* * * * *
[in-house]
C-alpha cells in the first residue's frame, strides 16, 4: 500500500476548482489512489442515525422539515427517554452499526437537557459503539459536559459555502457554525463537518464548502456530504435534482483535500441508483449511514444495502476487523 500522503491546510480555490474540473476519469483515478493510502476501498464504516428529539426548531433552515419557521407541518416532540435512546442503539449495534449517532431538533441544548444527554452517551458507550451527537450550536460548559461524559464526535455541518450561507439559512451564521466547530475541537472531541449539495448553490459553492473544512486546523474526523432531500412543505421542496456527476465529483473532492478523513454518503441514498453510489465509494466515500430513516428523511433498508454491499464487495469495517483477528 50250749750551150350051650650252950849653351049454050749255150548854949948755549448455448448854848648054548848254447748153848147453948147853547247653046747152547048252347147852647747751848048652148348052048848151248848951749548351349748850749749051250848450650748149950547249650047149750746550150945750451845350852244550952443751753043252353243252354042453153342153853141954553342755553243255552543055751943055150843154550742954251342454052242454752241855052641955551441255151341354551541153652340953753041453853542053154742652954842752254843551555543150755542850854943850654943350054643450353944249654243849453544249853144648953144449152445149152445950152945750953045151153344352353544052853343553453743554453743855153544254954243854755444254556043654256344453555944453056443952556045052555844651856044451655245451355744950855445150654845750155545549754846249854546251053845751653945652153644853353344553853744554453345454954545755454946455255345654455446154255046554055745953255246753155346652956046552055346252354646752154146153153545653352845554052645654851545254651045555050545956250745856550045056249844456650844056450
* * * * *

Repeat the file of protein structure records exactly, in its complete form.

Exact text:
[in-house]
C-alpha cells in the first residue's frame, strides 16, 4: 500500500476548482489512489442515525422539515427517554452499526437537557459503539459536559459555502457554525463537518464548502456530504435534482483535500441508483449511514444495502476487523 500522503491546510480555490474540473476519469483515478493510502476501498464504516428529539426548531433552515419557521407541518416532540435512546442503539449495534449517532431538533441544548444527554452517551458507550451527537450550536460548559461524559464526535455541518450561507439559512451564521466547530475541537472531541449539495448553490459553492473544512486546523474526523432531500412543505421542496456527476465529483473532492478523513454518503441514498453510489465509494466515500430513516428523511433498508454491499464487495469495517483477528 50250749750551150350051650650252950849653351049454050749255150548854949948755549448455448448854848648054548848254447748153848147453948147853547247653046747152547048252347147852647747751848048652148348052048848151248848951749548351349748850749749051250848450650748149950547249650047149750746550150945750451845350852244550952443751753043252353243252354042453153342153853141954553342755553243255552543055751943055150843154550742954251342454052242454752241855052641955551441255151341354551541153652340953753041453853542053154742652954842752254843551555543150755542850854943850654943350054643450353944249654243849453544249853144648953144449152445149152445950152945750953045151153344352353544052853343553453743554453743855153544254954243854755444254556043654256344453555944453056443952556045052555844651856044451655245451355744950855445150654845750155545549754846249854546251053845751653945652153644853353344553853744554453345454954545755454946455255345654455446154255046554055745953255246753155346652956046552055346252354646752154146153153545653352845554052645654851545254651045555050545956250745856550045056249844456650844056450